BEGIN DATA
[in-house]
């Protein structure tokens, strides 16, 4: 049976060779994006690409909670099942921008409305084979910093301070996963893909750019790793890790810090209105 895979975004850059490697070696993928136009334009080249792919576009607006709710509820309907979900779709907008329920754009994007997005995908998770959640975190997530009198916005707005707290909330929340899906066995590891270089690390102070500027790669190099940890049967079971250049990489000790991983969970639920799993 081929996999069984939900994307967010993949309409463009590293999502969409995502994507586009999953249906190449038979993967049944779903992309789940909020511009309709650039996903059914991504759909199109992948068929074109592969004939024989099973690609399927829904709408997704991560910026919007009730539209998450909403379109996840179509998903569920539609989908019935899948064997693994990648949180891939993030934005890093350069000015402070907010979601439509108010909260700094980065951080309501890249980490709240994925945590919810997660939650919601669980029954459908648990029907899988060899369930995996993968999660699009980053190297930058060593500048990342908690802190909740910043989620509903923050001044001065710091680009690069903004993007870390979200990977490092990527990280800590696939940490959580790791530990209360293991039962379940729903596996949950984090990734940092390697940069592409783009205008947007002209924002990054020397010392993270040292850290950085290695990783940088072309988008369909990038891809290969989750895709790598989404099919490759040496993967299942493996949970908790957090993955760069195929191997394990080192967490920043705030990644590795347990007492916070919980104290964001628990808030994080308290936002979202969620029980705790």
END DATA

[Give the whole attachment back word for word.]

[in-house]
């Protein structure tokens, strides 16, 4: 049976060779994006690409909670099942921008409305084979910093301070996963893909750019790793890790810090209105 895979975004850059490697070696993928136009334009080249792919576009607006709710509820309907979900779709907008329920754009994007997005995908998770959640975190997530009198916005707005707290909330929340899906066995590891270089690390102070500027790669190099940890049967079971250049990489000790991983969970639920799993 081929996999069984939900994307967010993949309409463009590293999502969409995502994507586009999953249906190449038979993967049944779903992309789940909020511009309709650039996903059914991504759909199109992948068929074109592969004939024989099973690609399927829904709408997704991560910026919007009730539209998450909403379109996840179509998903569920539609989908019935899948064997693994990648949180891939993030934005890093350069000015402070907010979601439509108010909260700094980065951080309501890249980490709240994925945590919810997660939650919601669980029954459908648990029907899988060899369930995996993968999660699009980053190297930058060593500048990342908690802190909740910043989620509903923050001044001065710091680009690069903004993007870390979200990977490092990527990280800590696939940490959580790791530990209360293991039962379940729903596996949950984090990734940092390697940069592409783009205008947007002209924002990054020397010392993270040292850290950085290695990783940088072309988008369909990038891809290969989750895709790598989404099919490759040496993967299942493996949970908790957090993955760069195929191997394990080192967490920043705030990644590795347990007492916070919980104290964001628990808030994080308290936002979202969620029980705790």